Longstanding racial and ethnic disparities in health care experiences contribute to profoundly inequitable health and life outcomes in the United States. Researchers, policymakers, practitioners, advocates, and communities seeking to eradicate these disparities must understand and intervene in their root causes. In this brief, we develop a conceptual map of structural racism in health care that demonstrates the connections between (1) mental models that, in often unnoticed ways, guide how society thinks and acts; (2) inequitable structures, including laws and policies that codify the distribution of and access to resources; and (3) racial and ethnic disparities in health care experiences and outcomes.
WHY THIS MATTERS
With greater clarity around structural racism, advocates can more compellingly call for root-cause interventions, policymakers can more effectively develop and implement them, funders can more sustainably support them, and researchers can more rigorously evaluate them.
WHAT WE FOUND
The map shows that the present-day legacy of structural racism is potent, perpetuated not only by historical and contemporary race-based laws and policies but also by policies that are race-neutral at face value but do not adequately consider and correct for racially inequitable preconditions. The durability of structural racism in the health care system and beyond is partly attributable to its web-like, reinforcing nature. The extended example of how occupational segregation contributes to health care disparities illustrates these points with greater detail and texture. Considering the possible health care policy and practice solutions that counteract racist structures can be both incremental and transformational.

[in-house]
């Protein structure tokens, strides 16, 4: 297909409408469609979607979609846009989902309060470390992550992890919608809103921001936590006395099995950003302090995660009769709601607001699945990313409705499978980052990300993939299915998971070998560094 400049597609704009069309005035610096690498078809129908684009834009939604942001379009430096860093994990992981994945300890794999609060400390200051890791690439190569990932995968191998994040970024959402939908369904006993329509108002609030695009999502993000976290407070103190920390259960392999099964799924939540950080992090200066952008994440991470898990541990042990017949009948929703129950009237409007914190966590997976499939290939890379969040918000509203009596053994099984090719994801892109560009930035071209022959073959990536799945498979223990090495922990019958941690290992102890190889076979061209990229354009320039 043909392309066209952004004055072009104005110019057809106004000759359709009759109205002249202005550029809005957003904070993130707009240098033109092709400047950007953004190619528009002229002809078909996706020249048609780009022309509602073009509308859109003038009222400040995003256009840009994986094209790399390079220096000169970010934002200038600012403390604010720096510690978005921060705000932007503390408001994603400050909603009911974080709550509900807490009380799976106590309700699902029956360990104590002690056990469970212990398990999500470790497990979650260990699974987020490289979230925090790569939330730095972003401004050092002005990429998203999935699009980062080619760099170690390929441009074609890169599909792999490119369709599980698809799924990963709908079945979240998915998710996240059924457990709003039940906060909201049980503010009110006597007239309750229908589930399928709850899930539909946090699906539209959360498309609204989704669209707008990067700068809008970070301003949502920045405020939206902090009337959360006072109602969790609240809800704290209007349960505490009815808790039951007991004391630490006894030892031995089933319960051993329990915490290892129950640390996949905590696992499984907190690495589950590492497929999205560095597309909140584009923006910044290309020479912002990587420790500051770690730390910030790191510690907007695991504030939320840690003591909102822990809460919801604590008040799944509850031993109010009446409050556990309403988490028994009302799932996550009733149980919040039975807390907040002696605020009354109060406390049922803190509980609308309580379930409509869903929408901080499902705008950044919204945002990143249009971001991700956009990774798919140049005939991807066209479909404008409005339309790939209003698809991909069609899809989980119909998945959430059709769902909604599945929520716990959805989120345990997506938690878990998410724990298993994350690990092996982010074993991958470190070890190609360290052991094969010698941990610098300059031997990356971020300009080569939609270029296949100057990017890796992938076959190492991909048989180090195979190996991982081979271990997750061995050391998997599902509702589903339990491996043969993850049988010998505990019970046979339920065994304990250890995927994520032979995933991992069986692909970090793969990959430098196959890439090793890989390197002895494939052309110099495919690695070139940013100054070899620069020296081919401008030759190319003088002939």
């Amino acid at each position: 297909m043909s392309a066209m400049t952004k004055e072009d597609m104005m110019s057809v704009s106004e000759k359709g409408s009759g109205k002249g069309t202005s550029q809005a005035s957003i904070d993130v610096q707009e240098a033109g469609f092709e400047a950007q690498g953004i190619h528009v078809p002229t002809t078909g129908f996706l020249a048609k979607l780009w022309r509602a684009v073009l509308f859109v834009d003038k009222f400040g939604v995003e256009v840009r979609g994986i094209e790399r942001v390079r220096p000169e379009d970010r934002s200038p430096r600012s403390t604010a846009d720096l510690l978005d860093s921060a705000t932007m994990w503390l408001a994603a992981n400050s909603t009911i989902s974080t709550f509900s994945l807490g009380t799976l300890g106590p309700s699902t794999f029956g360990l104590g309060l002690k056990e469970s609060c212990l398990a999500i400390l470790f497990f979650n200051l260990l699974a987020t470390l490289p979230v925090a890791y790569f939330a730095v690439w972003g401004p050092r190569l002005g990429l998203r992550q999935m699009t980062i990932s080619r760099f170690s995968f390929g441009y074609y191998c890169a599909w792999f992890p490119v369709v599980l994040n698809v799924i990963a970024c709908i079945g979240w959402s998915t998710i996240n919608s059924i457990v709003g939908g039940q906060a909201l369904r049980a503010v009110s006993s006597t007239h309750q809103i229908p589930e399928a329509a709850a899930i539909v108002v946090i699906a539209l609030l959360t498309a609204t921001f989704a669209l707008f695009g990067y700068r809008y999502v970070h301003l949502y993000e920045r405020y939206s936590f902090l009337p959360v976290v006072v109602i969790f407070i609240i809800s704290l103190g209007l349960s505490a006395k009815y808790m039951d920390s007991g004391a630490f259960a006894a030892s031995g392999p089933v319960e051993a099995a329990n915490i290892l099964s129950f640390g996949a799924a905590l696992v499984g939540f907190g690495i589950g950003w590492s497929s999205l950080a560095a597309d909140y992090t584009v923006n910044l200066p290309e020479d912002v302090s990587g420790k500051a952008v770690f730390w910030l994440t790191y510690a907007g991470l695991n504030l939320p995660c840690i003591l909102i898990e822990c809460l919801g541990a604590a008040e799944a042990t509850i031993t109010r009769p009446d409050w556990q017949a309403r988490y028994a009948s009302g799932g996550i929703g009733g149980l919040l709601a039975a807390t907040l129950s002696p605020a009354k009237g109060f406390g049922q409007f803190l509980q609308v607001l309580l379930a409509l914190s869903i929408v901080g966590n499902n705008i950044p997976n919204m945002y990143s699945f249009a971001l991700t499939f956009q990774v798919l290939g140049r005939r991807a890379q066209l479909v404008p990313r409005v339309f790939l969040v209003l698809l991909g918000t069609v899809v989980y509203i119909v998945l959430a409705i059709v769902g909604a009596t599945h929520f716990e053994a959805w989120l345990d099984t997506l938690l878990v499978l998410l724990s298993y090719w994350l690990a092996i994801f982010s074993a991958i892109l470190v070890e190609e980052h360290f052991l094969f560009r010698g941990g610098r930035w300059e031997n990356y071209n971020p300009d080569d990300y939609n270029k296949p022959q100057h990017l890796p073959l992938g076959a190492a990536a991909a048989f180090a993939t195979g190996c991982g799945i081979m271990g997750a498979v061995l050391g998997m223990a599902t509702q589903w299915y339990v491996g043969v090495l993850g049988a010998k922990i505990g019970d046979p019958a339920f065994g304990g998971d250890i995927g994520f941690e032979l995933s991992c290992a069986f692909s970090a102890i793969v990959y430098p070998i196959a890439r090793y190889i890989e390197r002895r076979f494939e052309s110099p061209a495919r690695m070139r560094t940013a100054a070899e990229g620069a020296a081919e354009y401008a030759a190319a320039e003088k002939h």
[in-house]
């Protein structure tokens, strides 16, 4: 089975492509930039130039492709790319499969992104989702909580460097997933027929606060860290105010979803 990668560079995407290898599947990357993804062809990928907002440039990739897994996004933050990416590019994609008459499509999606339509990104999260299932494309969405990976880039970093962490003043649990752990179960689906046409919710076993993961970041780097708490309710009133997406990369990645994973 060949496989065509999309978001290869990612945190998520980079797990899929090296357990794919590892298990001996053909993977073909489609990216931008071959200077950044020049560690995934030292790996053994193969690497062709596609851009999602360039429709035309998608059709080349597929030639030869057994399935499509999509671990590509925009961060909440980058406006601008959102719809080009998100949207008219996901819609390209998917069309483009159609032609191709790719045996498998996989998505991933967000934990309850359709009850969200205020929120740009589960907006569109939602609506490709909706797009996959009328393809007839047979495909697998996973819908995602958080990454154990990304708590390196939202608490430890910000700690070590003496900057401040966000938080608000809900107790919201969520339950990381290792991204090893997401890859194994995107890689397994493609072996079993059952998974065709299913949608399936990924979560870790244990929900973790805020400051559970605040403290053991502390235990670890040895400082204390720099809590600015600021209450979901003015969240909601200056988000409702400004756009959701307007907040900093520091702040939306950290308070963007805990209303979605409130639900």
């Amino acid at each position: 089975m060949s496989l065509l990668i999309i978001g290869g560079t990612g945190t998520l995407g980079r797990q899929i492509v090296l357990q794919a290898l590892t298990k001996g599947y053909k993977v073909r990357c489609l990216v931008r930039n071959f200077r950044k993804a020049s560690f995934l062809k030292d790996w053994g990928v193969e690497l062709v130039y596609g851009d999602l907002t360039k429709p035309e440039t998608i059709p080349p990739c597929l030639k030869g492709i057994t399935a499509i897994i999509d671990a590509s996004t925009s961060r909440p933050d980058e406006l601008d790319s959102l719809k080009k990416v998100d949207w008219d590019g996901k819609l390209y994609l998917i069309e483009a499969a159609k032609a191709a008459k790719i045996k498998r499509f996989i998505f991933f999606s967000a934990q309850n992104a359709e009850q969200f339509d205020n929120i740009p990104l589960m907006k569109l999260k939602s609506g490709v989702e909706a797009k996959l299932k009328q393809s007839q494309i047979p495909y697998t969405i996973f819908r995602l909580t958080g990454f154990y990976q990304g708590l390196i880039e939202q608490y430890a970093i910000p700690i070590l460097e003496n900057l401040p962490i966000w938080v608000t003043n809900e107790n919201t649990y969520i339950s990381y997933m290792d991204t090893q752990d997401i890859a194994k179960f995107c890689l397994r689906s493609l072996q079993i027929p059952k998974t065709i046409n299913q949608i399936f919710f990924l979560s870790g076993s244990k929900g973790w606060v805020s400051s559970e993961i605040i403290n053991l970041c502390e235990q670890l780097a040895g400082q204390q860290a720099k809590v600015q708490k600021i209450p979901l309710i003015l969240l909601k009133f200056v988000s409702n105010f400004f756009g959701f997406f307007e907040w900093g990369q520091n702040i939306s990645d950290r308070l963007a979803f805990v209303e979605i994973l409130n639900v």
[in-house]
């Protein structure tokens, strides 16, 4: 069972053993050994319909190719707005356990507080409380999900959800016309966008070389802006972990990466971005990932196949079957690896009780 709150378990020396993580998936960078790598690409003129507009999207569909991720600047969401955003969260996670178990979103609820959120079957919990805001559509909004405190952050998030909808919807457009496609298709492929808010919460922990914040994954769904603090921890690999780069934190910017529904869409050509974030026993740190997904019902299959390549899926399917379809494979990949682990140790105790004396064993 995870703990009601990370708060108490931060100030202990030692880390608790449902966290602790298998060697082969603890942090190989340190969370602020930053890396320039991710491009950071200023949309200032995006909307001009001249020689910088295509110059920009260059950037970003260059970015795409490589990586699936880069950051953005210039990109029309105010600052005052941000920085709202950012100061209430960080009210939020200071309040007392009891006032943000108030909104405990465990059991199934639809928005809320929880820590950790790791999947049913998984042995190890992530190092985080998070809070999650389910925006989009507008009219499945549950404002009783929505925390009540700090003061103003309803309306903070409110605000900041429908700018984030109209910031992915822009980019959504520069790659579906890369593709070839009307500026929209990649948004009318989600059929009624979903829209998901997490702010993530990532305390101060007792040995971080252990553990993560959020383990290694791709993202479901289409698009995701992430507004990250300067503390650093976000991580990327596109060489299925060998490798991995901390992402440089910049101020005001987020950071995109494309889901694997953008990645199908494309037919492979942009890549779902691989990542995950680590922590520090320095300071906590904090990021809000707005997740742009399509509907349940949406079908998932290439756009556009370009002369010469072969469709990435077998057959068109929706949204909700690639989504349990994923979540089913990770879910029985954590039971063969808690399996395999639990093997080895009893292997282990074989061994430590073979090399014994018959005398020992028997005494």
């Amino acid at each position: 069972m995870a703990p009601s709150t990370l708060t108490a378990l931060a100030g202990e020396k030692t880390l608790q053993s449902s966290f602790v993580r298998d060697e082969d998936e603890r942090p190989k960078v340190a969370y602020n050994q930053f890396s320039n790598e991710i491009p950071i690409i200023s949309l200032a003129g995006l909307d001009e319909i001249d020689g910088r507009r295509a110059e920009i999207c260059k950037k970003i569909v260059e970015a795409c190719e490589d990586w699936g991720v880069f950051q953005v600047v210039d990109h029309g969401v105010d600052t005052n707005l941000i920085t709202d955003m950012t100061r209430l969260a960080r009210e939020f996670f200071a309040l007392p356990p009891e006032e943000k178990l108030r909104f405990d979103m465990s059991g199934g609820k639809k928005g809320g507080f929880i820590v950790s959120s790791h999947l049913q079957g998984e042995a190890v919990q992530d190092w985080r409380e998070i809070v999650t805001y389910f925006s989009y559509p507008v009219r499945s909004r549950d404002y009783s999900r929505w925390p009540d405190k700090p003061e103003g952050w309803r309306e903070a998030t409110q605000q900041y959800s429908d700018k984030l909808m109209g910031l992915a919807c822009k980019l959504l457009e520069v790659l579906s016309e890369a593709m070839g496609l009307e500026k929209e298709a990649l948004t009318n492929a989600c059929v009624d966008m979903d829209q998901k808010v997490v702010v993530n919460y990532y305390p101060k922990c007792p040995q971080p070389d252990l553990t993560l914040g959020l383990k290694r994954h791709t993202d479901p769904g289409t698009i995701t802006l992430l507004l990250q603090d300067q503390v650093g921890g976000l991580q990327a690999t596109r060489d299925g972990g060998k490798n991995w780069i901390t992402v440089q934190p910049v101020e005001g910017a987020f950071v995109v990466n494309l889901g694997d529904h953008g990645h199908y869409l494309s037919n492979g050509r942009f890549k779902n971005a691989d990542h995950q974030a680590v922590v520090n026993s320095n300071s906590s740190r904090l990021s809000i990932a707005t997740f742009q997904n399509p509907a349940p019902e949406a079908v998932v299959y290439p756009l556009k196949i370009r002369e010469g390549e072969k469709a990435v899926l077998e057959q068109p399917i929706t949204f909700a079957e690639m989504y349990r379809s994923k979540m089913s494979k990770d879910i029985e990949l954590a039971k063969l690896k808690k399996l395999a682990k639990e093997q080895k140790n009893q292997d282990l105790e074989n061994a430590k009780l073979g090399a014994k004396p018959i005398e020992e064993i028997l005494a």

HOW WE DID IT
We used three sets of inputs to generate the conceptual map: a literature scan, feedback conversations, and a crude round of “validating” the map using media reports from major news outlets. We built from existing theoretical bodies of work related to systems thinking (i.e., the iceberg model) and linking structural racism to health.